I wound my way through the crowd, conspicuously not wearing a law or finance firm t-shirt but bearing a runner’s number which allowed me past security. I found Matthew easily – 6’6” and sporting a mane of copper hair – the man is a veritable beacon in a crowd. We wished each-other luck even though neither of us believes in such frippery and eased toward the front of the crowd to get a better start whilst someone brought an old Olympic medal winner onto the stage.

You can generally gauge how important an event is by the token celebrity hauled out to attend. In this case, the ‘celebrity’ must have been aired out for a few days to get rid of that mothbally smell. It mustn’t have been too important a race if they could only muster up a bronze medal winner from the mid 70’s. A ripple of impatience surged through the crowd at this hideously boring and unnecessary fluff. From my vantage point, it reminded me of watching wildlife documentaries and the way alarm registers in a herd of gazelles as a wave of almost imperceptible muscle movement starting at one end and going through each animal.

It seemed they were ready to release us and I realised just how tense I was by my reaction to the brass band. Yes, brass band, folks. A dozen men in tails playing the kind of music that must have inspired our chaps during the Boer War. I found it terribly hard to stop giggling, the music was simply preposterous, especially after Britney had so entertained us in the warm-up.

Before I knew it, we were moving. Shuffling at first – then some heads in front of me began to bob in the familiar rhythm of a jog. It was soon my turn and I began to run.

I was just beginning to get used to the strange sensation of running in a massive group of people when I registered the roar of a crowd. Looking up, I saw spectators crammed along the closed off streets, hanging out of second and third storey windows, poking their heads out of pubs. Of all the things I had imagined might happen along the route (death from dehydration, collapsing in exhaustion, tripping and flailing around before becoming a lumpy speedbump) being cheered by a crowd was really never really on the list.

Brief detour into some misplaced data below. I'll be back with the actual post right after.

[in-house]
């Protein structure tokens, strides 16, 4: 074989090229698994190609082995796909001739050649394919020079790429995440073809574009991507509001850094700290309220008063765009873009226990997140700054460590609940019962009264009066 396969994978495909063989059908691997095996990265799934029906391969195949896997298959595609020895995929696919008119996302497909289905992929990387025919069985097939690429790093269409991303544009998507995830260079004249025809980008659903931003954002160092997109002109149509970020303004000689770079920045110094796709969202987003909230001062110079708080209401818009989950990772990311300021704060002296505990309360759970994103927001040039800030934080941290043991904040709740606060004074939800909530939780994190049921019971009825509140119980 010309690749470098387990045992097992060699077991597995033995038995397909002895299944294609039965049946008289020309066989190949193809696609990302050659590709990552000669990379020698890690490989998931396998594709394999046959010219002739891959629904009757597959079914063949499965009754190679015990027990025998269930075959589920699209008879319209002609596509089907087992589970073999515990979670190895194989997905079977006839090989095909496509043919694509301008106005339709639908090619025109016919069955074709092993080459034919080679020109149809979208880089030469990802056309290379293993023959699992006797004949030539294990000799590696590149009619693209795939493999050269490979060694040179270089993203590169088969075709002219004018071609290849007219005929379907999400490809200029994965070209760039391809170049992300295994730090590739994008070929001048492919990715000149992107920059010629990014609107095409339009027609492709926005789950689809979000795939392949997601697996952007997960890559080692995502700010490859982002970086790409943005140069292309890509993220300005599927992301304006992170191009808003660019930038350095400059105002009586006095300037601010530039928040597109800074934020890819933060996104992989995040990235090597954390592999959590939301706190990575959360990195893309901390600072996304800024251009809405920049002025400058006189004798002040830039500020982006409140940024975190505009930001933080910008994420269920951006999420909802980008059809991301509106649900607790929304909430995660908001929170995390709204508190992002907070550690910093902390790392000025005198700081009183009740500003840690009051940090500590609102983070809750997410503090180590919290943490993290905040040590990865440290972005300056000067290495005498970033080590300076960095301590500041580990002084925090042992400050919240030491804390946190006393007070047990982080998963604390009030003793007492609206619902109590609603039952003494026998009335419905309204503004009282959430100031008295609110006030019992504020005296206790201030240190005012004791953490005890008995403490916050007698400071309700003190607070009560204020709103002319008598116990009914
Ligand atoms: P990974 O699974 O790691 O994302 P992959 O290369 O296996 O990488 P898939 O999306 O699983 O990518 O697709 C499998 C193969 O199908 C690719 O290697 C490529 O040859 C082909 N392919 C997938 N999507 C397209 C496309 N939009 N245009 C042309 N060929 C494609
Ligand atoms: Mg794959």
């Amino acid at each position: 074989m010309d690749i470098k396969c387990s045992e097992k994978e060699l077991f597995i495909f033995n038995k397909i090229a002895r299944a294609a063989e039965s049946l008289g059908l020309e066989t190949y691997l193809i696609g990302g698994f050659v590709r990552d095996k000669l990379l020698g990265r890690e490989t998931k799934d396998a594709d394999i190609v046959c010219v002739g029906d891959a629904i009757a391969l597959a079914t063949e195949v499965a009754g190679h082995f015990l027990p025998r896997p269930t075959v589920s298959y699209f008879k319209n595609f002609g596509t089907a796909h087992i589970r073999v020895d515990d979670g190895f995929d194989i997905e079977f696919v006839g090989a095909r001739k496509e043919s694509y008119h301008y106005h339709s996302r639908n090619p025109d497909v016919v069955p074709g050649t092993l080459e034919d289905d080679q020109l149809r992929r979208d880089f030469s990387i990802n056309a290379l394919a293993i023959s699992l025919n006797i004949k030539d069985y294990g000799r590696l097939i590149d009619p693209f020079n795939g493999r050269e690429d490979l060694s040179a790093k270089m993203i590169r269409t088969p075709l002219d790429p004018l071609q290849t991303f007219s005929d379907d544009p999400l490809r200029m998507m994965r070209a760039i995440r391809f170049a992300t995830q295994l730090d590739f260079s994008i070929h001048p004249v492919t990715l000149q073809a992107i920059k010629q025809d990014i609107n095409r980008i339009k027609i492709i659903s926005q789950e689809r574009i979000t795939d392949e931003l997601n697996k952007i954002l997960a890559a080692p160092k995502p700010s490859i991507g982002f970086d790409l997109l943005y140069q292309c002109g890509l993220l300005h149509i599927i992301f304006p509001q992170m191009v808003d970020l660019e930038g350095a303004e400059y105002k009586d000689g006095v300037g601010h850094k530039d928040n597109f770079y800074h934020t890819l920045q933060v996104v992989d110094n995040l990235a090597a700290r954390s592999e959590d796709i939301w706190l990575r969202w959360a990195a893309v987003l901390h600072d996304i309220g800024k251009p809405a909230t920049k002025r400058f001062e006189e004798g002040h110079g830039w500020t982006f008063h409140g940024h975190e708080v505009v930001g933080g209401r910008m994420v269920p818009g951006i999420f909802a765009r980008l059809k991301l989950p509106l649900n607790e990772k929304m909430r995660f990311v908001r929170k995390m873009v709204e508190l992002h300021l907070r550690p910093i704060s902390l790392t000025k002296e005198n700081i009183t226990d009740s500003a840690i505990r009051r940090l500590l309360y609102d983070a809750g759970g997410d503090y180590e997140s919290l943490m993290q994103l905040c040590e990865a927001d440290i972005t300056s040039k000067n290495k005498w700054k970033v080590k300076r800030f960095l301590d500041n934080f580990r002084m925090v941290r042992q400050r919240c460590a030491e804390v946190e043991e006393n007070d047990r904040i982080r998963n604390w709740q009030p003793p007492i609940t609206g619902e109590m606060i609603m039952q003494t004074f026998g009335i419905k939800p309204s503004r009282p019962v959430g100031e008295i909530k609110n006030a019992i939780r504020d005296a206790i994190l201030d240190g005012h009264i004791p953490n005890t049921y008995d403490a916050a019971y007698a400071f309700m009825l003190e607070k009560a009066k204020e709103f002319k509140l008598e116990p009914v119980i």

And so we ran. Onward and around corners, down ancient alleyways of the Square Mile, past buildings of varying ages that had seen some of the bloodiest and most fascinating history in the world unfold, on top of the ancient Roman ruins that had founded Londinium. As we made our way across Blackfriar’s bridge, I thought I’d had it. I started to resign myself to the ‘fact’ that I was right to doubt myself in the first place – this was sheer madness, I couldn’t do it. Then another thought entered my mind, I imagined facing Matthew at the end of the race and telling him I had not finished. I imagined going home on the tube and what I would think of myself. Somehow, my feet managed to keep pounding cobblestone and pavement.

One of the other things that kept me going were the spectators that (to my amazement) didn’t peter out after the first few hundred metres. They were everywhere, fresh oglers around every corner. It wasn’t the fact that people were watching that made me keep going – it was the type of people watching, the looks they gave, and the silent body language some of them gave off.

I remember two distinctly.

One was a man in a suit, beer gut pulling his shirt taut, standing on the closed road outside a pub, holding a glass of beer. The setting sun hit the glass so that the fluid glowed amber and the rim of the glass glittered. I remember running towards the glass before having to suddenly whip to the side and change direction right in front of him. Just before I did, I made eye contact with the man. I did, he didn’t. He was watching me, watching the others, watching the race with the glazed-eye that one reserves for the second hour of TV. We weren’t really there for him as people, we weren’t the same species separated by a few metres of pavement – we were entertainment, something else, something ‘other’, something that he had resigned himself to not being.

The other was a man walking out of a stairwell to be faced with a wall of runners. He was very well dressed and with a woman. There was something about the way he looked on, it seemed to be almost a longing to be a part of it. Then he turned to the woman and made a witty comment, she laughed and he turned to the racers once again, this time with a haughty, derisive look just as I was running past.

The reason that they stuck in my mind for so long after I had seen them is that they – like the hundreds peering out of pubs, lining the route, casually glancing up from a meal – were where I was not so very long ago. It was as if I had crossed an invisible barrier between the unfit and the fit. Moreover, I was willing to do something that few dare – I was running a race in public – I was willing to stick my neck out to say ‘I can do this’ and be humiliated if I were wrong.